When I read her words, they felt like hot embers. They burned glory — only glory — but fueled by old insecurities, my humanity received them as a personal assault. The enemy hissed lies, and I lapped them up like a ravenous kitten, allowing them to seep into tender places and to pick at old scars.
You aren’t as good as her.
You can’t write as well as she can.
Why do you even bother?
Waves of inferiority crashed over me, unsteady feet slipping into darkness. Defeat happens in a heartbeat in unguarded moments whenever I allow myself to forget Whose I am.
And it’s 100% true: I will never write like her.
That’s how the enemy of our heart works: he mingles truth with lies and wagers we’ll believe the latter at the expense of the former. How? There’s just enough truth to lend credibility to the lie. Or at least, this is his modus operandi for me. It’s effective, isn’t it?
You might not be a writer, but I bet there are ways your spirit receives a similar assault –
I’ll never have as perfect of a marriage or a family as her . . .
or be as talented as her . . .
or look and dress like her . . .
or have as many friends and followers as her . . .
or have as dynamic and successful of a career as her . . .
or be as Pinterest-y of a room mom as her . . .
or be as successful at ____________ as her.
We torture ourselves with unfair comparisons, but they don’t tell the complete story.
When we do this we’re only comparing one aspect of another’s life to the whole of ours. You’ve probably heard the quote by pastor Steven Furtick: “We compare our behind-the-scenes with everyone else’s highlight reel.“ We’ve all done it, but that doesn’t make it any less logical.
Suppose I did write like her or you can fill in the blank with your own comparison — what would be the benefit in that? Imagine attending a symphony where the orchestra, loaded with accomplished musicians, played only a singular note. That one note might be beautiful, but it would be awfully boring, and what a waste of talent! Similarly, what if when God made the rainbow, He made only bands of red? Sure, it would be beautiful – how could an arc of color streaking across the sky not be? But, oh, how we’d miss orange’s flame, yellow’s smile, green’s signs of new life, blue’s strength, indigo’s charm, and violet’s majesty!
God created us unique for a reason: His glory. Our differences and diversity reveal God’s complexity and imagination and the special ways He intends for us to reflect His goodness and grace and glory to a world in need.
I am the only me who has ever existed, who ever will exist. There is no one else who gets to be the mother of my children, who can be the wife I’m destined to be for my husband; no one else who embodies all my quirks, mannerisms, and idiosyncrasies. No one else who thinks just like me, speaks just like me, and yes, writes just like me. When God made me, He broke the mold — the same can be said for you.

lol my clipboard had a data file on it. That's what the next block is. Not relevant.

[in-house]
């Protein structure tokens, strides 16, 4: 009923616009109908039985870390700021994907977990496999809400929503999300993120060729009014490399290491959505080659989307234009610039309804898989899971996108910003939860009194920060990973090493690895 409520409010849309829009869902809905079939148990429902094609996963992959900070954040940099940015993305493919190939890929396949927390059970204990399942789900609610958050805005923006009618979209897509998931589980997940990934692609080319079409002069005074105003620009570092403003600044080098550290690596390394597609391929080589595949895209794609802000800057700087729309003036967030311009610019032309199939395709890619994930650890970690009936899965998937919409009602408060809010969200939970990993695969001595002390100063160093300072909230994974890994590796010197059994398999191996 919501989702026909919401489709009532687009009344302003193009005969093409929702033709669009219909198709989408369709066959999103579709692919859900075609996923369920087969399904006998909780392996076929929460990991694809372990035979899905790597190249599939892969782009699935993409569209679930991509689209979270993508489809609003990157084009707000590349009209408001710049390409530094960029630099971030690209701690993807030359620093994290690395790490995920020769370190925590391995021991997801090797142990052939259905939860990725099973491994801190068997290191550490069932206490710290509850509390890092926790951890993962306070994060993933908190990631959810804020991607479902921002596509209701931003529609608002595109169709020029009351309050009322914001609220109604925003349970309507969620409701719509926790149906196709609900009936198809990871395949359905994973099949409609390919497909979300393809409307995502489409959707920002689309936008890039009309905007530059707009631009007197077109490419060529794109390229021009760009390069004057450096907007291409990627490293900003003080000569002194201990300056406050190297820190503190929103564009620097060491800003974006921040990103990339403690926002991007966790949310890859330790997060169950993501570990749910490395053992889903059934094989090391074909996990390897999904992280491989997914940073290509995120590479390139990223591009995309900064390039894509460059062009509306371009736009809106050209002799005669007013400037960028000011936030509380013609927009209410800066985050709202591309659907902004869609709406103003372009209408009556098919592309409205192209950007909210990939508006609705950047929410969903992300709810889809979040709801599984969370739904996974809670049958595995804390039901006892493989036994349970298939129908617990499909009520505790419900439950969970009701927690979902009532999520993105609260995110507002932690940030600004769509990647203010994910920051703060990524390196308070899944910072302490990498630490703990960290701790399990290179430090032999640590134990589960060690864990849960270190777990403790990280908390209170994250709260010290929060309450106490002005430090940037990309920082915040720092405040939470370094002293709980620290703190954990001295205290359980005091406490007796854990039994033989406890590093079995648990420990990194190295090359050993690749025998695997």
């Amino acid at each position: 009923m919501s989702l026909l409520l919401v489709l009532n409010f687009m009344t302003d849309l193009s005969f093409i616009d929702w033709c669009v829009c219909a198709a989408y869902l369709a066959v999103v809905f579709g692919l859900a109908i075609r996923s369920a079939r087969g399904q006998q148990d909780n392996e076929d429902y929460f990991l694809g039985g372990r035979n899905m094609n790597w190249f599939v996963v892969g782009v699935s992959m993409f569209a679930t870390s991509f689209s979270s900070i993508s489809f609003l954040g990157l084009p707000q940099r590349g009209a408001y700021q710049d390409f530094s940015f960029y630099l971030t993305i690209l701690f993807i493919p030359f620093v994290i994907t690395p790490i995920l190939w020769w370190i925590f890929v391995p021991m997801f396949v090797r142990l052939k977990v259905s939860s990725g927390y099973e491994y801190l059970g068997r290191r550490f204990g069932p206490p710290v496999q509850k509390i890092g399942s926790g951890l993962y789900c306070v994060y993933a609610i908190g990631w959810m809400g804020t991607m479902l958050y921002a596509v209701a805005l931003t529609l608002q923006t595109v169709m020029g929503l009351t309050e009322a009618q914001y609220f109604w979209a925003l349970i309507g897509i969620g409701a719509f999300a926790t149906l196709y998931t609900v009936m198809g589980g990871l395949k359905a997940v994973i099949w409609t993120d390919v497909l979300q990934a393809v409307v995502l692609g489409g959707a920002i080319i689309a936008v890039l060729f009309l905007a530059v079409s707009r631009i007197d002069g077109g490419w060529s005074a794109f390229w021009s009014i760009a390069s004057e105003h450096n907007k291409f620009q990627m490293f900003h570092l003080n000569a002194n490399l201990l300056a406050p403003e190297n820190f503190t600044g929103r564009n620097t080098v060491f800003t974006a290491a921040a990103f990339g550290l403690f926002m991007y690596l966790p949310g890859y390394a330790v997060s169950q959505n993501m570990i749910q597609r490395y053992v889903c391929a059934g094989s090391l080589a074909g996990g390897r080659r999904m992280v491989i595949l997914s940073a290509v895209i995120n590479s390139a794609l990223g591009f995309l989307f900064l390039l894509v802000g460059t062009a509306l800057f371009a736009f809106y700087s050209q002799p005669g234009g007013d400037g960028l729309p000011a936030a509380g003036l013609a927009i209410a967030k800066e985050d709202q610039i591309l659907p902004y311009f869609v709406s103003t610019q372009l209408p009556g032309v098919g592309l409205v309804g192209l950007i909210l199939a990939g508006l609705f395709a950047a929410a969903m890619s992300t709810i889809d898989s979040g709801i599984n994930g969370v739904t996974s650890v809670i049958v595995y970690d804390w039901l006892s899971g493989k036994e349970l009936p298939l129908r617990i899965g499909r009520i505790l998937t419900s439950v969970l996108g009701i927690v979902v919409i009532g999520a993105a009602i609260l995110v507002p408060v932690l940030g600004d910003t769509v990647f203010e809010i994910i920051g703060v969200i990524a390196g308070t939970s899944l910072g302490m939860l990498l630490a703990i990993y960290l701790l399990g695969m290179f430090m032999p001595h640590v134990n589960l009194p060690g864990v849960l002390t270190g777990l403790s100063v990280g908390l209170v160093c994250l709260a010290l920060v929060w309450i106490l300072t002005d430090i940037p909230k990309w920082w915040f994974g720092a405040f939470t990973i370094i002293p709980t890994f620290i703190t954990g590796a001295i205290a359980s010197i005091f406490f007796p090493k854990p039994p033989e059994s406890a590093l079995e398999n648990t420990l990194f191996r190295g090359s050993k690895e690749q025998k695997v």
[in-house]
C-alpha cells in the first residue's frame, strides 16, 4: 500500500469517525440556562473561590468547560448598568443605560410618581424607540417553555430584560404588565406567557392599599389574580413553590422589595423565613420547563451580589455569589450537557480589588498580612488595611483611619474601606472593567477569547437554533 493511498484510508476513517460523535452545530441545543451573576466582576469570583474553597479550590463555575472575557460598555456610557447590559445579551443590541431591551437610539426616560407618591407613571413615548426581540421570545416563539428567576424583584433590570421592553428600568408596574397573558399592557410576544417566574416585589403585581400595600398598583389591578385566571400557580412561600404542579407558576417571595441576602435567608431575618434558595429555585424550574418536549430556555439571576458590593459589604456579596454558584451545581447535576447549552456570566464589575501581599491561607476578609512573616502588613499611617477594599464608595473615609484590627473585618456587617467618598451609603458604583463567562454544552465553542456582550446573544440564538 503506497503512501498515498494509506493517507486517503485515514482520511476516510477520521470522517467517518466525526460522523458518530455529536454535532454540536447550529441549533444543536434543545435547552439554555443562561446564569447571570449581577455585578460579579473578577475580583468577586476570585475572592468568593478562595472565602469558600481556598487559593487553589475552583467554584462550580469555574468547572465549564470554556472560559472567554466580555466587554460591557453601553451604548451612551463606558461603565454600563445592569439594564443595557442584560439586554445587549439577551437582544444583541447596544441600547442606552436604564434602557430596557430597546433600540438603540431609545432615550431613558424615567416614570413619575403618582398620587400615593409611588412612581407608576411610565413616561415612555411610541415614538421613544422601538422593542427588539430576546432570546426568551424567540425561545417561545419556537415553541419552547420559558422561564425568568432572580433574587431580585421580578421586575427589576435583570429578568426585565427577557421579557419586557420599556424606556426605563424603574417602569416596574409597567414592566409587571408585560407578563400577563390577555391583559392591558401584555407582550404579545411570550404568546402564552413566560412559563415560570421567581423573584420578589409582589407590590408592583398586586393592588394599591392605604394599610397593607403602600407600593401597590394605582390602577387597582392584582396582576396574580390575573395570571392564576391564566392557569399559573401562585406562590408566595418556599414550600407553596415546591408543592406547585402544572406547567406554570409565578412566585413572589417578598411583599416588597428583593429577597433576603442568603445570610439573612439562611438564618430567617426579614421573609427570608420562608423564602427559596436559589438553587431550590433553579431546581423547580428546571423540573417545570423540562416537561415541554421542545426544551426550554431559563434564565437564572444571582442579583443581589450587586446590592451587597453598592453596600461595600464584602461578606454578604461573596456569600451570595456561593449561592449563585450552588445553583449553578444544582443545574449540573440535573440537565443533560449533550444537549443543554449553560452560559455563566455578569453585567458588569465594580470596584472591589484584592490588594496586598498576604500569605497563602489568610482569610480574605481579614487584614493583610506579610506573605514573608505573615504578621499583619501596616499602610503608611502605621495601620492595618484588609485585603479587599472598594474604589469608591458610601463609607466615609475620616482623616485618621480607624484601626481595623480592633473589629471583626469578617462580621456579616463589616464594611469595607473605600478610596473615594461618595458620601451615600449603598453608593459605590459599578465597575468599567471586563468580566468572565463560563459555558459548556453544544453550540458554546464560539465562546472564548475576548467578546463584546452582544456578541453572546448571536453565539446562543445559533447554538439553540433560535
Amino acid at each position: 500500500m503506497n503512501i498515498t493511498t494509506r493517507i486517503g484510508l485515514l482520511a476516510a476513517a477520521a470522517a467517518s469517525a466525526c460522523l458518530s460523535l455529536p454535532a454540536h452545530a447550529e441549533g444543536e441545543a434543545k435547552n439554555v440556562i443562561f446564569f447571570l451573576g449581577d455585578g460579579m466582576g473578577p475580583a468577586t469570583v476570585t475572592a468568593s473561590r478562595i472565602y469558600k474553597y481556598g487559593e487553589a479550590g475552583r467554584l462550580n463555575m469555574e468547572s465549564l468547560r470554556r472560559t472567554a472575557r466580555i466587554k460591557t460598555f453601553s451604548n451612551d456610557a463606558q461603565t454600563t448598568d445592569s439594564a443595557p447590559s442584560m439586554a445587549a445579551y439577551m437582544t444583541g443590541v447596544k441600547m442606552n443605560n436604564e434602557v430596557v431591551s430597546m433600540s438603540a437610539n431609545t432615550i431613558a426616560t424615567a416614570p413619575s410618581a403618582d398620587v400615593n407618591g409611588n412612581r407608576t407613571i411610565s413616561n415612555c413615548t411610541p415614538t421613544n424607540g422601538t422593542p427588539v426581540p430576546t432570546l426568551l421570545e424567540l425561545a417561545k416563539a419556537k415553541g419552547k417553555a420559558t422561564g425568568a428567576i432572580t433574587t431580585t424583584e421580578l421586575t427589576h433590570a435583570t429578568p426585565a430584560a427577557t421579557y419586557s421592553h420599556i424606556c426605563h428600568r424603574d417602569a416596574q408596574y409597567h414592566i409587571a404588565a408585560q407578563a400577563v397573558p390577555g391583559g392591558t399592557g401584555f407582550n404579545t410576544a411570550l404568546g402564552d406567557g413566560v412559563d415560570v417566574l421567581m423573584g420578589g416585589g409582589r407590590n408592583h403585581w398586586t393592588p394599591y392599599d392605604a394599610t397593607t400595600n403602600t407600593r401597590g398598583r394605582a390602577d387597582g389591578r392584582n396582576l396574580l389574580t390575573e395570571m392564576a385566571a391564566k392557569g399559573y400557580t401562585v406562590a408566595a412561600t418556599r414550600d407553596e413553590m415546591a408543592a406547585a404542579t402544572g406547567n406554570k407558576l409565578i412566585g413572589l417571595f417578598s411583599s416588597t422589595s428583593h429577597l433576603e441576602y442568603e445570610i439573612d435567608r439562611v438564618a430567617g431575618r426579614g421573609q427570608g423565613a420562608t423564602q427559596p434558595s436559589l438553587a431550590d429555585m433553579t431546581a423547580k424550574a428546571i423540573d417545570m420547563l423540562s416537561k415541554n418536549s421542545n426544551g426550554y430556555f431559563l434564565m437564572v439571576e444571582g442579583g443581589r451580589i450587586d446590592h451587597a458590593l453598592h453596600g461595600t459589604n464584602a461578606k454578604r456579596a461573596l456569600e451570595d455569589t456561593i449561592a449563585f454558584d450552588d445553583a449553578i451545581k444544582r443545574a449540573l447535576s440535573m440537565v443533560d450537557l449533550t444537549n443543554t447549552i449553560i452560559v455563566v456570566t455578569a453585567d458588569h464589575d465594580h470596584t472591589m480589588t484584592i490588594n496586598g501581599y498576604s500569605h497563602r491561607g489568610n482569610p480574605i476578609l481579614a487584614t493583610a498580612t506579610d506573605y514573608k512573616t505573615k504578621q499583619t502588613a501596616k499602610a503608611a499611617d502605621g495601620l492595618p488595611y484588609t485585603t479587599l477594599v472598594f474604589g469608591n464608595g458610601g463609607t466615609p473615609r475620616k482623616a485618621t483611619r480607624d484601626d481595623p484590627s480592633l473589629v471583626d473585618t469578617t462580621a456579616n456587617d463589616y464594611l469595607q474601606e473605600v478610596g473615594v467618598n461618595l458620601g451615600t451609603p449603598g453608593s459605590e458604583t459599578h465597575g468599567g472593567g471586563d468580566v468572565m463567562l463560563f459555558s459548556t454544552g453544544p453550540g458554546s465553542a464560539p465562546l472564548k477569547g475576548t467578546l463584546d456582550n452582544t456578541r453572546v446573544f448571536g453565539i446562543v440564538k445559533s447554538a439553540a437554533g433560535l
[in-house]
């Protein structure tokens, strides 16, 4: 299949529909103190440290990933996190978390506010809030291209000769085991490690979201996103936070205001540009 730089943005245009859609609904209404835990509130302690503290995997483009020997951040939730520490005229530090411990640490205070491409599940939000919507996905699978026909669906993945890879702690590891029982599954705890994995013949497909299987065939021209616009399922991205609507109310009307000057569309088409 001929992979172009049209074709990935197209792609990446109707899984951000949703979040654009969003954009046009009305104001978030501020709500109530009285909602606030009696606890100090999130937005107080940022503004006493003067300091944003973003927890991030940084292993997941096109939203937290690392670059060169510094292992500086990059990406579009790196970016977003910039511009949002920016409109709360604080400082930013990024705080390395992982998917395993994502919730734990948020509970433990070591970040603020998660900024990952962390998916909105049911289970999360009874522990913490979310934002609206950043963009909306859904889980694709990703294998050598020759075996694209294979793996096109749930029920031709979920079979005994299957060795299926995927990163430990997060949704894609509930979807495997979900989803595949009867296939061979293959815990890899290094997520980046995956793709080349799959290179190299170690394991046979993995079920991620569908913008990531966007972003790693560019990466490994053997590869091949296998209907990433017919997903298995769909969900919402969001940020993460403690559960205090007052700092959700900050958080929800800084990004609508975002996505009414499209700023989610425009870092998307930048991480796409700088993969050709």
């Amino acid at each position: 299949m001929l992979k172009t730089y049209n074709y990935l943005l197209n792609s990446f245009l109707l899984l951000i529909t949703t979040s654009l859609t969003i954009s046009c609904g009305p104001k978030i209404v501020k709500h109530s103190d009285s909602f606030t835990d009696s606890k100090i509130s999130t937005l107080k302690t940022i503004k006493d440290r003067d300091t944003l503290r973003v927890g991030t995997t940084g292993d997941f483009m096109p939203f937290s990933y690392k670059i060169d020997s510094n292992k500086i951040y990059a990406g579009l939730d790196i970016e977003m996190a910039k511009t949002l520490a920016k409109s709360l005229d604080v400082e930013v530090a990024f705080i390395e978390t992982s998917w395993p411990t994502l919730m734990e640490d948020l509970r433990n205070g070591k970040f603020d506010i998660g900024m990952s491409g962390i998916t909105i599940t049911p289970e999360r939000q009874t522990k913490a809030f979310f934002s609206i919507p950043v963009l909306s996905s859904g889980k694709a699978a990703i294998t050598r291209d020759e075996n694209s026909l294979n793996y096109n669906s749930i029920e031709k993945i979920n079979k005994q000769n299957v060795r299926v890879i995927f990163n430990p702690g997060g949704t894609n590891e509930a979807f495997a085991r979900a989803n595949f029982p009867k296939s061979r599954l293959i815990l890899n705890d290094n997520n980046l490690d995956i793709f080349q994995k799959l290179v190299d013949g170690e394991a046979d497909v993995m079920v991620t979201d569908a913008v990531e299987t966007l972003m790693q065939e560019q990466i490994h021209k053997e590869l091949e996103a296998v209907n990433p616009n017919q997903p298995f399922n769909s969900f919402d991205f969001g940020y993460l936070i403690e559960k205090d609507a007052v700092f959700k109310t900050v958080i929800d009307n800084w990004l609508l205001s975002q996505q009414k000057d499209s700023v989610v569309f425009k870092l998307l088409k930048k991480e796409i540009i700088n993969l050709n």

“Consent to inferiority” is a particular vulnerability to women, or at least I think we admit it more often. Images for the perfect woman/wife/mother/writer/whatever are everywhere we turn. Yet, you and what you have to offer – your “Little Drummer Boy” drummings – have intrinsic beauty and immense worth. But if you withhold what only you have to offer, you’re withholding it from the Body of Christ.
For as in one body we have many members, and the members do not all have the same function, so we, though many, are one body in Christ, and individually members one of another. Having gifts that differ according to the grace given to us, let us use them.
Romans 12:4-6 (ESV)
Comparing ourselves to others is not only defeating, it’s damaging to us spiritually because we’re focusing on the wrong thing — ourselves instead of God. To embrace who we are in light of who God is and to offer our unique selves in an expression of gratitude reorient our focus back to God.
So, whether you eat or drink, or whatever you do, do all to the glory of God.
1 Corinthians 10:31 (ESV)
The wave of inferiority from reading my friend’s beautiful, lyrical prose crashed over me but quickly subsided as I realigned my thinking. What I knew to be true reminded me that her words, talents, and gifts were no assault or indictment of my inabilities. When I was freed from comparison, I was able to learn from and be inspired by her. And then a funny thought occurred to me: if I wrote just like her, her writing wouldn’t be nearly as appealing but instead ordinary and familiar.
The Body of Christ and our world need us to live our respective stories as each one of us is uniquely designed to fulfill.
But if you sense a sinking spell where you’re starting to feel like you can’t do it like her, hold fast to this: she can’t do it like you either.
The Body of Christ and our world need us to live our respective stories as each one of us is uniquely designed to fulfill. -@robindance: Click To Tweet